BPA Linked to Leaky Gut

May 24, 2010
Ann Louise Gittleman, PhD, CNS

Ann Louise Gittleman, PhD, CNS

Award-winning nutritionist and New York Times bestselling author.

TinLevels of this common chemical are almost 5 times higher than previously thought.

Consumers are routinely ingesting bisphenol A (BPA) by eating processed foods in cans and plastic. “It takes as little as one serving of canned foods to expose a person to levels of BPA that have been shown to cause harm in laboratory animals,” says Bobbi Chase Wilding, organizing director of Clean New York.

The latest lab research on BPA significantly links this chemical to a painful condition called “leaky gut.” Exposing both human intestinal cells and living rats to dosages of this chemical—10 times lower than what most governments consider safe—shows that BPA damages the intestines, allowing toxins and pathogens to enter the body more easily.

French scientists find that the gut “shows a very high sensitivity” to BPA, increasing intestinal inflammation. The result is abdominal discomfort, chronic muscle pain, depressed immune function, and poor nutrient absorption.

Dr. Ann Louise’s Take:

Don’t set a place for BPA at your dinner table! Over 130 studies have linked this hormone-mimicking chemical to an enormous range of health problems from birth and reproductive defects to cancers, diabetes, and obesity.

One can of Del Monte French Style Green Beans contains 1,140 parts per billion BPA, finds the National Workgroup for Safe Markets, which recently tested levels in common canned foods. Not only did 92% of the canned foods tested contain BPA, but the average level was also 77 parts per billion—almost 5 times higher than what was found in earlier FDA tests.

By contrast, Eden Foods has only traces of this chemical in their canned foods, and Muir Glen is planning to remove BPA from its canned tomatoes. Whenever possible, choose glass jars instead of cans—and eat as much fresh and frozen food as possible.

Heal Your Gut
Damage to the mucosal lining of the gastrointestinal tract can result in acne, asthma, brain fog, celiac disease, chronic fatigue, eczema, intestinal infections, liver dysfunction, pancreatic insufficiency, and ulcerative colitis. It’s critical that you repair any damage to the mucosal lining of the GI tract.

An amino acid, L-glutamine plays a vital role in healing this kind of damage. Without glutamine, the villi (the parts of the small intestine that allow nutrients in) become too porous, and molecules that would normally be too large to breach the intestinal wall start to enter the bloodstream where they can cause allergies and all sorts of other problems.

Glutamine, however, supports the intestinal lining, so that it can allow nutrients in, while barring allergens, pathogens, and toxins. It even supports the growth of probiotics (beneficial bacteria) that help defend against infectious bacteria.

As an added feel-better bonus, L-glutamine feeds the immune cells that live in the intestinal tract—where 75% of your body’s immune system resides! Polish scientists have found that this versatile amino acid revives lymphocytes in people with damaged GI tracts—and improves their absorption of protein and other nutrients.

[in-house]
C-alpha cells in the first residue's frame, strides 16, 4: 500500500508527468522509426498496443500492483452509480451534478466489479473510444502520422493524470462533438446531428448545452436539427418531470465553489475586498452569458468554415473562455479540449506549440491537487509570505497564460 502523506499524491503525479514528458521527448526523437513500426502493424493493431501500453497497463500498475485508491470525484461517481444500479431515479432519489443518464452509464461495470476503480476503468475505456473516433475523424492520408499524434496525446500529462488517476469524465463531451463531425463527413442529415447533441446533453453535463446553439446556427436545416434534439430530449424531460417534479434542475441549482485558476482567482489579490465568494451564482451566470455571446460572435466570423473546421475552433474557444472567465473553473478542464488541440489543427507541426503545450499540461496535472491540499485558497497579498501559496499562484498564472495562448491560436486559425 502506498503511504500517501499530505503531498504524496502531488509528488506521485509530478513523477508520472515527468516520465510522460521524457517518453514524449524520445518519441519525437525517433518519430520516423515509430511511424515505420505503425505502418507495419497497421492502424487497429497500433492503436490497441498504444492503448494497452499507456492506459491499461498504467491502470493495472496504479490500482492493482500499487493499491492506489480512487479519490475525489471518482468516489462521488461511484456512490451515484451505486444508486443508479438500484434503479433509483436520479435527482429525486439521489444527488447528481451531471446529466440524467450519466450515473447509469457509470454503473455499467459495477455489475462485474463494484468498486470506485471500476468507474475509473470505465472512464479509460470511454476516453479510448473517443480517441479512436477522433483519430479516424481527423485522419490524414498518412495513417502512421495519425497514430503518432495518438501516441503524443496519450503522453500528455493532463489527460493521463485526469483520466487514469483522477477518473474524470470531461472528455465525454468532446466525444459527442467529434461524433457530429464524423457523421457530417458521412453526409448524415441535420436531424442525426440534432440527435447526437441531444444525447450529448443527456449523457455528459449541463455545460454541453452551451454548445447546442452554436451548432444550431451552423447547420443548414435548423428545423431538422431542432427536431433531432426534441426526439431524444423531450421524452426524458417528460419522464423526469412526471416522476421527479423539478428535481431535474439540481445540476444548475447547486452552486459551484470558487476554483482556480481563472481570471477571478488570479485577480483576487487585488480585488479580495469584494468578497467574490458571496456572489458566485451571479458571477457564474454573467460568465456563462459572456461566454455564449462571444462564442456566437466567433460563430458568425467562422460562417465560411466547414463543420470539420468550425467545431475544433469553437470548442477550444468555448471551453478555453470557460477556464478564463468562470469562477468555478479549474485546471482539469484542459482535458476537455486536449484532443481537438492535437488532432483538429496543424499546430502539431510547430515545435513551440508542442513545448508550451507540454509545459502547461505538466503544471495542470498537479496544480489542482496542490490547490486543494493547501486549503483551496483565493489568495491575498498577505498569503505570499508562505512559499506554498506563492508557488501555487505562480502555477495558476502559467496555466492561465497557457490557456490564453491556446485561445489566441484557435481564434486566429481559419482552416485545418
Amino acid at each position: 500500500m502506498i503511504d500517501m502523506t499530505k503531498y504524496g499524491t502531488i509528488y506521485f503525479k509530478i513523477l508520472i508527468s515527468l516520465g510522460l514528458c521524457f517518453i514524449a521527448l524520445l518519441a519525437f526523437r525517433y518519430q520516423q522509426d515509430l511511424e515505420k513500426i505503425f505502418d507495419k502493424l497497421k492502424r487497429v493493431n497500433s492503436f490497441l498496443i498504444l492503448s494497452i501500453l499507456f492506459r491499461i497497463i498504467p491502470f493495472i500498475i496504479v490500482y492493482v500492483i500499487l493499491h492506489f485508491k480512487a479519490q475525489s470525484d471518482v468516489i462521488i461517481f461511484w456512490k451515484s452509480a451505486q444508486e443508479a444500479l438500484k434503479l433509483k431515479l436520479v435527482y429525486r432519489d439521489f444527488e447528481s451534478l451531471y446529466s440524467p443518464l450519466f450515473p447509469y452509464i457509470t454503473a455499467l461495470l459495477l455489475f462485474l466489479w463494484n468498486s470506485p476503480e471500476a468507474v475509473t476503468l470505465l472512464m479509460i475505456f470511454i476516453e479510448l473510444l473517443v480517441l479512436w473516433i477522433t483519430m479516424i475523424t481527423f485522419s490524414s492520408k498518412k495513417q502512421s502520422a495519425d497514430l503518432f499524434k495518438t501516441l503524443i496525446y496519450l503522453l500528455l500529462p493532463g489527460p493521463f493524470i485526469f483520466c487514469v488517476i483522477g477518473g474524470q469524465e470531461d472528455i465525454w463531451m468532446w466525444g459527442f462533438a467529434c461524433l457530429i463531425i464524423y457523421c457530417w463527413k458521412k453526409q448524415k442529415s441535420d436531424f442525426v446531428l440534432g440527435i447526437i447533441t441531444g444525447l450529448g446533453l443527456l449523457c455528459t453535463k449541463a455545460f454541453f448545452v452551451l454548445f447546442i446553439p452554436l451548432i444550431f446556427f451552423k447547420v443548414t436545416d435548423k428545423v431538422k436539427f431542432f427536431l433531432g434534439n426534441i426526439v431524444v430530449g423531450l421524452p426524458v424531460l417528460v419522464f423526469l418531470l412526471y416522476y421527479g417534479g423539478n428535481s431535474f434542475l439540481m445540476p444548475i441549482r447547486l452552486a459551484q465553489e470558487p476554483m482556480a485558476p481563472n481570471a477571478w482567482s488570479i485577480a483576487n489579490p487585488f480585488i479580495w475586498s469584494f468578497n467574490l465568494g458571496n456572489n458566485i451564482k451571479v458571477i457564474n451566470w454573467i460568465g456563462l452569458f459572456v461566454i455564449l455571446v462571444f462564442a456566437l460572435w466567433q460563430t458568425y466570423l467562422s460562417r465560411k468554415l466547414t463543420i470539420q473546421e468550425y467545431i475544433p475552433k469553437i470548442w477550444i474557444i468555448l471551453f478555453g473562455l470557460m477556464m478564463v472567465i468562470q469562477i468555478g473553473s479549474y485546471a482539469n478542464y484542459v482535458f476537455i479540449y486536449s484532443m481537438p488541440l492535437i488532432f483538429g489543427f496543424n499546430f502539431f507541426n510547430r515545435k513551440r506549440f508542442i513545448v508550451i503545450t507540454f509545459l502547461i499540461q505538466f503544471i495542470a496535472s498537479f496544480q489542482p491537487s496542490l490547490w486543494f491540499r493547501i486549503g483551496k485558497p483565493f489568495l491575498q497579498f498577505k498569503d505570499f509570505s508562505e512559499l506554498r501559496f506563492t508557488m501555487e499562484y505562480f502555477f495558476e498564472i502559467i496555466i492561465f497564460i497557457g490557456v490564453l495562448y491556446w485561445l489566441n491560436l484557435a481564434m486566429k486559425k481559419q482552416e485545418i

Protect Your Gut
I like the pure free-form crystalline amino acid powder which is the easiest to assimilate. One level scoop or teaspoonful provides about 3 grams or 3000 mg of L-glutamine. I recommend at least one scoop or teaspoonful in 8 ounces of cold water at least  1 – 3 times per day. L-Glutamine is best taken before meals ( at least  20 minutes) or between meals.  Make sure it is mixed in cold or room temperature water.  Heat as well as stomach acids can deactivate the healing activity of L-glutamine.


Related Articles and Podcasts

Ann Louise Gittleman, PhD, CNS, is an award-winning New York Times bestselling author of more than thirty books including The Fat Flush Plan series and her latest book, Radical Metabolism. She’s been rewriting the rules of nutrition for more than 40 years and is internationally recognized as a pioneer in the field of diet, detox and women’s health issues. 

For a FREE daily dose of tips and strategies for maintaining healthy weight, conquering insomnia, and much more…check out my Radical Health Tips.

I’d like to meet and greet you on my Facebook groups, so won’t you check us out at the Radical Metabolism RevolutionFat Flush Nation, or my Inner Circle!


  1. Chris Ruffino

    My mom just had emergency surgery on her perferated colan. She had diverticulitus and lifeted something and caused the perferation. She is temporarily using a colostomy and will have her colan reconnected in July. Do you think this product would be good for gher at this stage?

  2. Annie

    There’s an interesting article in the current issue of The New Yorker that shows how very difficult it is to know which chemicals have long-term toxic effects. But BPA sure sounds like one to worry about!

  3. Accidental Tourist

    Everything comes in plastic these days – yogurt, milk, and vitamins! Even l-glutamine! What’s a person supposed to do?

    How do you know if you have leaky gut?

  4. Joel

    Those who suffer from Leaky Gut can have a quite a few chronic and acute conditions; systemic inflammatory response syndrome (SIRS), inflammatory bowel disease, type-1 diabetes, allergies, asthma, compromised immunity.

    I highly recommend Dr. ALG’s “The Gut Flush Plan”, it’s very good book on fixing GI disorders and rebuilding your gut.

  5. Raw Food Diet Food

    I have never heard of leaky gut until i have read this. Doesn’t sound too fun.



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